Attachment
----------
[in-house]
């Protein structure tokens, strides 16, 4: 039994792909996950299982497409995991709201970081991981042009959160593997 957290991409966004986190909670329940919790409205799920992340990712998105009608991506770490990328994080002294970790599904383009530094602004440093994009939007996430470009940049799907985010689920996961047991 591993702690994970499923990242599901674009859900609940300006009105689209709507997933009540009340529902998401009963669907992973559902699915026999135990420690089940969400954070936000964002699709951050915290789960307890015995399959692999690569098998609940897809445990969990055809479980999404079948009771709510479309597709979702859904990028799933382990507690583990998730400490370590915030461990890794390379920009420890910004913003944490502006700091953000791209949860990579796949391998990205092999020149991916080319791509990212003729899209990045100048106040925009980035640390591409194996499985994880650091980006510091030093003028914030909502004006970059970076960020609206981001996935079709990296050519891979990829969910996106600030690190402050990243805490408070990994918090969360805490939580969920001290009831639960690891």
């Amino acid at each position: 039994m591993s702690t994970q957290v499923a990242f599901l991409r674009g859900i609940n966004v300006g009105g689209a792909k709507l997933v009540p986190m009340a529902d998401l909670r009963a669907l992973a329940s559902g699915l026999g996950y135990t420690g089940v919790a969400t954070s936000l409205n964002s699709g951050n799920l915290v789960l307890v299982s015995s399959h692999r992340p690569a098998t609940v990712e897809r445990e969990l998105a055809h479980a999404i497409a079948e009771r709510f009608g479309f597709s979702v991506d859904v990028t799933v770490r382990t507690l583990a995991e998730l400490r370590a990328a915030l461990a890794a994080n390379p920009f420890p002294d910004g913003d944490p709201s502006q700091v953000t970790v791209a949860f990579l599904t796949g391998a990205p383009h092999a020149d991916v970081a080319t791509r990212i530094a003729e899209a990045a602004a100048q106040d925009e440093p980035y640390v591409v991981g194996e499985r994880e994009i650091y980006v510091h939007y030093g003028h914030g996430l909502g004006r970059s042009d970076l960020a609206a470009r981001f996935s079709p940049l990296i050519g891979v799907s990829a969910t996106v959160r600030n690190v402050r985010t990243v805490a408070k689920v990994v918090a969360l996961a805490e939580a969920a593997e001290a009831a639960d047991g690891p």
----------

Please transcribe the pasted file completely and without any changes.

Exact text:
[in-house]
């Protein structure tokens, strides 16, 4: 039994792909996950299982497409995991709201970081991981042009959160593997 957290991409966004986190909670329940919790409205799920992340990712998105009608991506770490990328994080002294970790599904383009530094602004440093994009939007996430470009940049799907985010689920996961047991 591993702690994970499923990242599901674009859900609940300006009105689209709507997933009540009340529902998401009963669907992973559902699915026999135990420690089940969400954070936000964002699709951050915290789960307890015995399959692999690569098998609940897809445990969990055809479980999404079948009771709510479309597709979702859904990028799933382990507690583990998730400490370590915030461990890794390379920009420890910004913003944490502006700091953000791209949860990579796949391998990205092999020149991916080319791509990212003729899209990045100048106040925009980035640390591409194996499985994880650091980006510091030093003028914030909502004006970059970076960020609206981001996935079709990296050519891979990829969910996106600030690190402050990243805490408070990994918090969360805490939580969920001290009831639960690891």
């Amino acid at each position: 039994m591993s702690t994970q957290v499923a990242f599901l991409r674009g859900i609940n966004v300006g009105g689209a792909k709507l997933v009540p986190m009340a529902d998401l909670r009963a669907l992973a329940s559902g699915l026999g996950y135990t420690g089940v919790a969400t954070s936000l409205n964002s699709g951050n799920l915290v789960l307890v299982s015995s399959h692999r992340p690569a098998t609940v990712e897809r445990e969990l998105a055809h479980a999404i497409a079948e009771r709510f009608g479309f597709s979702v991506d859904v990028t799933v770490r382990t507690l583990a995991e998730l400490r370590a990328a915030l461990a890794a994080n390379p920009f420890p002294d910004g913003d944490p709201s502006q700091v953000t970790v791209a949860f990579l599904t796949g391998a990205p383009h092999a020149d991916v970081a080319t791509r990212i530094a003729e899209a990045a602004a100048q106040d925009e440093p980035y640390v591409v991981g194996e499985r994880e994009i650091y980006v510091h939007y030093g003028h914030g996430l909502g004006r970059s042009d970076l960020a609206a470009r981001f996935s079709p940049l990296i050519g891979v799907s990829a969910t996106v959160r600030n690190v402050r985010t990243v805490a408070k689920v990994v918090a969360l996961a805490e939580a969920a593997e001290a009831a639960d047991g690891p």